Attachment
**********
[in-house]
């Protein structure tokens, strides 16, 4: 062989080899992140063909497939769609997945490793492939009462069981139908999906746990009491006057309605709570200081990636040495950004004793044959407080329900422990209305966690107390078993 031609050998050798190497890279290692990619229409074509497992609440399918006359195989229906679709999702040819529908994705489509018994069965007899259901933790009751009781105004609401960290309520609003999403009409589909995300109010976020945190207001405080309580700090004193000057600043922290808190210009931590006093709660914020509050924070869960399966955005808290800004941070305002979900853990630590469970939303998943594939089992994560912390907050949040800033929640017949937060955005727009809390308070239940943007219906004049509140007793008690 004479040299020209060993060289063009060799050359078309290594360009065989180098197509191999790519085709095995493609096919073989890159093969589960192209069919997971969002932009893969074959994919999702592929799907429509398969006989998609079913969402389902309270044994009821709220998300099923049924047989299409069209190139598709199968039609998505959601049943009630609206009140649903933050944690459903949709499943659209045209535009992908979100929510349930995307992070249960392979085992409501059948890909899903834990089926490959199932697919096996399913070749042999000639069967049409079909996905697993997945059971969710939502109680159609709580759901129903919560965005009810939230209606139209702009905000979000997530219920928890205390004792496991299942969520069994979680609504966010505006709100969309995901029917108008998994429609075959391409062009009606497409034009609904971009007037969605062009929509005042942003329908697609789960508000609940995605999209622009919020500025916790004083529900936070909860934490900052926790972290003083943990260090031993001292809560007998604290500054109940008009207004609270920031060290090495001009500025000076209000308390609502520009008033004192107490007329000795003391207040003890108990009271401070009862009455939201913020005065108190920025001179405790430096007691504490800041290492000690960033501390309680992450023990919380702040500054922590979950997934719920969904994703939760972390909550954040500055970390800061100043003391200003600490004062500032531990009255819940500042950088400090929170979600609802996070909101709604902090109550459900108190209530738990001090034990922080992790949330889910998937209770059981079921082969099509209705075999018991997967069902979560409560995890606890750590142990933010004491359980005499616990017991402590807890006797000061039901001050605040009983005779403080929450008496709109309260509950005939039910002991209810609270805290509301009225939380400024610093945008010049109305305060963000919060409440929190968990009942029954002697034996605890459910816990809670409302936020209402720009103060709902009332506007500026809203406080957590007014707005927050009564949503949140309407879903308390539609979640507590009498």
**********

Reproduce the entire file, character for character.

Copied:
[in-house]
């Protein structure tokens, strides 16, 4: 062989080899992140063909497939769609997945490793492939009462069981139908999906746990009491006057309605709570200081990636040495950004004793044959407080329900422990209305966690107390078993 031609050998050798190497890279290692990619229409074509497992609440399918006359195989229906679709999702040819529908994705489509018994069965007899259901933790009751009781105004609401960290309520609003999403009409589909995300109010976020945190207001405080309580700090004193000057600043922290808190210009931590006093709660914020509050924070869960399966955005808290800004941070305002979900853990630590469970939303998943594939089992994560912390907050949040800033929640017949937060955005727009809390308070239940943007219906004049509140007793008690 004479040299020209060993060289063009060799050359078309290594360009065989180098197509191999790519085709095995493609096919073989890159093969589960192209069919997971969002932009893969074959994919999702592929799907429509398969006989998609079913969402389902309270044994009821709220998300099923049924047989299409069209190139598709199968039609998505959601049943009630609206009140649903933050944690459903949709499943659209045209535009992908979100929510349930995307992070249960392979085992409501059948890909899903834990089926490959199932697919096996399913070749042999000639069967049409079909996905697993997945059971969710939502109680159609709580759901129903919560965005009810939230209606139209702009905000979000997530219920928890205390004792496991299942969520069994979680609504966010505006709100969309995901029917108008998994429609075959391409062009009606497409034009609904971009007037969605062009929509005042942003329908697609789960508000609940995605999209622009919020500025916790004083529900936070909860934490900052926790972290003083943990260090031993001292809560007998604290500054109940008009207004609270920031060290090495001009500025000076209000308390609502520009008033004192107490007329000795003391207040003890108990009271401070009862009455939201913020005065108190920025001179405790430096007691504490800041290492000690960033501390309680992450023990919380702040500054922590979950997934719920969904994703939760972390909550954040500055970390800061100043003391200003600490004062500032531990009255819940500042950088400090929170979600609802996070909101709604902090109550459900108190209530738990001090034990922080992790949330889910998937209770059981079921082969099509209705075999018991997967069902979560409560995890606890750590142990933010004491359980005499616990017991402590807890006797000061039901001050605040009983005779403080929450008496709109309260509950005939039910002991209810609270805290509301009225939380400024610093945008010049109305305060963000919060409440929190968990009942029954002697034996605890459910816990809670409302936020209402720009103060709902009332506007500026809203406080957590007014707005927050009564949503949140309407879903308390539609979640507590009498």